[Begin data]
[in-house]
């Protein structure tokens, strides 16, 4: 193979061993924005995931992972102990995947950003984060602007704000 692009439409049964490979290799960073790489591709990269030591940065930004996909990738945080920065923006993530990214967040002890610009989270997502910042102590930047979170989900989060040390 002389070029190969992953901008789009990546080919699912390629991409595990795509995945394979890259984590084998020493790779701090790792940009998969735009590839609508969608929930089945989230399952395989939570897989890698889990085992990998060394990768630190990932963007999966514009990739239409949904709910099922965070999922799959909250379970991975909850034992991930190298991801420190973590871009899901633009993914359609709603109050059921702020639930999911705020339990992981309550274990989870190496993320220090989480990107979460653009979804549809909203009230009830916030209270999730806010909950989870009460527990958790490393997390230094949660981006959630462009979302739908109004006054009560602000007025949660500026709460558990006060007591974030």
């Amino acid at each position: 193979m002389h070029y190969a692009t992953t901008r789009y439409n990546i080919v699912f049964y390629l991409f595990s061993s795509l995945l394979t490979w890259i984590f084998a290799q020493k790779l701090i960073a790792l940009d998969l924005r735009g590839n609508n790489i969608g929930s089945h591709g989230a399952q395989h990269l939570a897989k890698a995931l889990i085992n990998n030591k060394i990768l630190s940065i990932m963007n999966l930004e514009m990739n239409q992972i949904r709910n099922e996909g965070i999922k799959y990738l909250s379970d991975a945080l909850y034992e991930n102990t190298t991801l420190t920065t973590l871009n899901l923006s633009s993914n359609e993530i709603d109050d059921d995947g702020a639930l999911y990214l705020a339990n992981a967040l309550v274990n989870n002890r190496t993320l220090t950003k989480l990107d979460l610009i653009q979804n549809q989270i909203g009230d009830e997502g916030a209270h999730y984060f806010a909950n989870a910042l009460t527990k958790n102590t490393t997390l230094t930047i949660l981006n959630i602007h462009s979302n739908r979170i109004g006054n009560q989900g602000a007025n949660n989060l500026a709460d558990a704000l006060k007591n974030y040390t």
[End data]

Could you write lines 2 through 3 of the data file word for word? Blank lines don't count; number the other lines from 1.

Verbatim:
């Protein structure tokens, strides 16, 4: 193979061993924005995931992972102990995947950003984060602007704000 692009439409049964490979290799960073790489591709990269030591940065930004996909990738945080920065923006993530990214967040002890610009989270997502910042102590930047979170989900989060040390 002389070029190969992953901008789009990546080919699912390629991409595990795509995945394979890259984590084998020493790779701090790792940009998969735009590839609508969608929930089945989230399952395989939570897989890698889990085992990998060394990768630190990932963007999966514009990739239409949904709910099922965070999922799959909250379970991975909850034992991930190298991801420190973590871009899901633009993914359609709603109050059921702020639930999911705020339990992981309550274990989870190496993320220090989480990107979460653009979804549809909203009230009830916030209270999730806010909950989870009460527990958790490393997390230094949660981006959630462009979302739908109004006054009560602000007025949660500026709460558990006060007591974030």
């Amino acid at each position: 193979m002389h070029y190969a692009t992953t901008r789009y439409n990546i080919v699912f049964y390629l991409f595990s061993s795509l995945l394979t490979w890259i984590f084998a290799q020493k790779l701090i960073a790792l940009d998969l924005r735009g590839n609508n790489i969608g929930s089945h591709g989230a399952q395989h990269l939570a897989k890698a995931l889990i085992n990998n030591k060394i990768l630190s940065i990932m963007n999966l930004e514009m990739n239409q992972i949904r709910n099922e996909g965070i999922k799959y990738l909250s379970d991975a945080l909850y034992e991930n102990t190298t991801l420190t920065t973590l871009n899901l923006s633009s993914n359609e993530i709603d109050d059921d995947g702020a639930l999911y990214l705020a339990n992981a967040l309550v274990n989870n002890r190496t993320l220090t950003k989480l990107d979460l610009i653009q979804n549809q989270i909203g009230d009830e997502g916030a209270h999730y984060f806010a909950n989870a910042l009460t527990k958790n102590t490393t997390l230094t930047i949660l981006n959630i602007h462009s979302n739908r979170i109004g006054n009560q989900g602000a007025n949660n989060l500026a709460d558990a704000l006060k007591n974030y040390t």